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New Technology, Data Require Up-To-Speed Workforce

Steve Lohrenz
Dean of Marine Science & Technology,
University of Massachusetts-Dartmouth


The recent release of the Obama administration’s fiscal year 2015 budget reaffirms a commitment to improving the size and caliber of the nation’s workforce in science, technology, engineering and mathematics (STEM) fields. The marine science and technology sector is a prime example of where the need for such a skilled and technologically competent workforce is critical.

The emergence of new technology is commonplace in marine research and applications. Increasingly sophisticated ocean sensors have expanded our three dimensional view of the oceans and how they function. Once limited to ship-based deployments, new sensors are being deployed for long periods on ocean moorings and autonomous robotic platforms capable of traversing the ocean depths.

In addition to in-water technologies, we take for granted our views of the ocean from airborne and space-based sensors that provide synoptic views of ocean winds, weather, currents, climate, and associated properties and processes that could only be imagined by the earliest ocean explorers (many of whom had remarkably prophetic imaginations).

The explosive growth in advanced instrumentation and technology is dramatically impacting how work in marine environments is carried out. This transformation has been accompanied by a rapidly increasing volume and variety of data that have challenged conventional networks for telemetry and have stretched the boundaries for capabilities to organize information and communicate it to users in ways that support both research and operational applications. In addition, increasingly complex numerical ocean models are required to “fill in the blanks” in our understanding of ocean processes and our ability to forecast change, which in turn require increased capacity in computational infrastructure.

These technical and technological challenges, while critically important, represent only part of the equation. The other side of the equation is the human one. As we continue to see increasing sophistication in marine technology and increasingly complex demands for managing, processing and communicating data to users, we must also recognize the need to educate a workforce with the skill set to match future demands in the marine science and technology sector.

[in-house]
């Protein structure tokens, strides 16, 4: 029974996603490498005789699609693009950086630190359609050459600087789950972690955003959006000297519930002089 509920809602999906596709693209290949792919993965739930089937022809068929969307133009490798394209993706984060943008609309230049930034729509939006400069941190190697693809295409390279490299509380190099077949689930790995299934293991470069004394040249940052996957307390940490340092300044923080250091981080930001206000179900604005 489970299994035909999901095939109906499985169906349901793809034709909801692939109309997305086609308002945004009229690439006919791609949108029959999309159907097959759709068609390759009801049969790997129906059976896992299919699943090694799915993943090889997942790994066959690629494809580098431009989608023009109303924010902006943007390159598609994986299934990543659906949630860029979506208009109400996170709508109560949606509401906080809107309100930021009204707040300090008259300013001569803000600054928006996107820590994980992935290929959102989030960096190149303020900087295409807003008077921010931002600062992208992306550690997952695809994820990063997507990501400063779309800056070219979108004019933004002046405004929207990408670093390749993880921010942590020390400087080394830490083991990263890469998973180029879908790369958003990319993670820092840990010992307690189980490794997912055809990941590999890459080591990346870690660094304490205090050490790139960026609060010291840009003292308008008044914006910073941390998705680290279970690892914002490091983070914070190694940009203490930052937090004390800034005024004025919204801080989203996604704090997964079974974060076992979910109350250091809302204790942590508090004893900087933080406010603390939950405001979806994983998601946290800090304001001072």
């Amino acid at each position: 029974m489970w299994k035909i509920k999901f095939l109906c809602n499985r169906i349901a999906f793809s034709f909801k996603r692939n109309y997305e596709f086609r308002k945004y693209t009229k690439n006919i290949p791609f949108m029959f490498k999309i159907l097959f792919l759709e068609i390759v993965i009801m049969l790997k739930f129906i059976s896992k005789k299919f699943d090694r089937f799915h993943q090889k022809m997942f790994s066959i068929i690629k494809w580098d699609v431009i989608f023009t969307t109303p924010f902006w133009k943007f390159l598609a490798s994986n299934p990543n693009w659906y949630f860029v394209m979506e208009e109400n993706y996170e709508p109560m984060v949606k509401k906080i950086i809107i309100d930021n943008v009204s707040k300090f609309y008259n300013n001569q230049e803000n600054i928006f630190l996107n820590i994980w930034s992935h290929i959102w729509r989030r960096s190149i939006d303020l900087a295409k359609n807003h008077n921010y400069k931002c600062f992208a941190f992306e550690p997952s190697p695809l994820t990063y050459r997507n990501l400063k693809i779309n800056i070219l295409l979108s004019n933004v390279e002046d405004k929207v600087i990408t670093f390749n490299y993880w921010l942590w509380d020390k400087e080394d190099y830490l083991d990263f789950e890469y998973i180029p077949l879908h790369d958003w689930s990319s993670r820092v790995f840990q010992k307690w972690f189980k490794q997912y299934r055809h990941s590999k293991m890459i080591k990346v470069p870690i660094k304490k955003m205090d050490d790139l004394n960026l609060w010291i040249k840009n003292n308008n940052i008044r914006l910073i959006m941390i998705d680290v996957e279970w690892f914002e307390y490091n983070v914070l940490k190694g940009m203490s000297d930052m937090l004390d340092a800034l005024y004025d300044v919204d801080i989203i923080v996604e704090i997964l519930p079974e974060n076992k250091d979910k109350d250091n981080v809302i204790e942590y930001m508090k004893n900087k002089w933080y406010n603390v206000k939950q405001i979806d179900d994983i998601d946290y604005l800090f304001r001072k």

There is a diversity of opinions about employment projections in relationship to the expected supply of newly trained graduates in STEM fields. However, it is reasonable to anticipate that there will be growth in jobs in key areas of the marine sector along with accelerating attrition due to an aging demographic. This makes it likely that competition for hiring and retention of qualified personnel will be a challenge for a number of marine science and technology disciplines.

Ironically, despite expected growth in the need for a skilled marine technology workforce, educational resources are becoming increasingly limited. Reduced state appropriations and tightening federal budgets have shifted more of the burden of costs of higher education onto students and their families. Universities are necessarily seeking ways to increase efficiency and effectiveness, and one promising avenue is through innovative partnerships and programs that extend across academic, government, industry, private and professional boundaries. Such linkages would ideally provide additional resources for the development of new academic programs and ensure that such programs are matched to workforce need. Moreover, these alliances expose students to the rich knowledge and expertise of working professionals in their fields of interest.

This issue of Sea Technology is dedicated to topics of data processing, telemetry and communications. These topics are the currency of marine technology applications, and our ability to implement new development in these areas requires an appropriately trained workforce. New and collaborative strategies to expand marine science and technology education across traditional academic and nonacademic boundaries will help to make that a reality.

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Sea Technology is read worldwide in more than 110 countries by management, engineers, scientists and technical personnel working in industry, government and educational research institutions. Readers are involved with oceanographic research, fisheries management, offshore oil and gas exploration and production, undersea defense including antisubmarine warfare, ocean mining and commercial diving.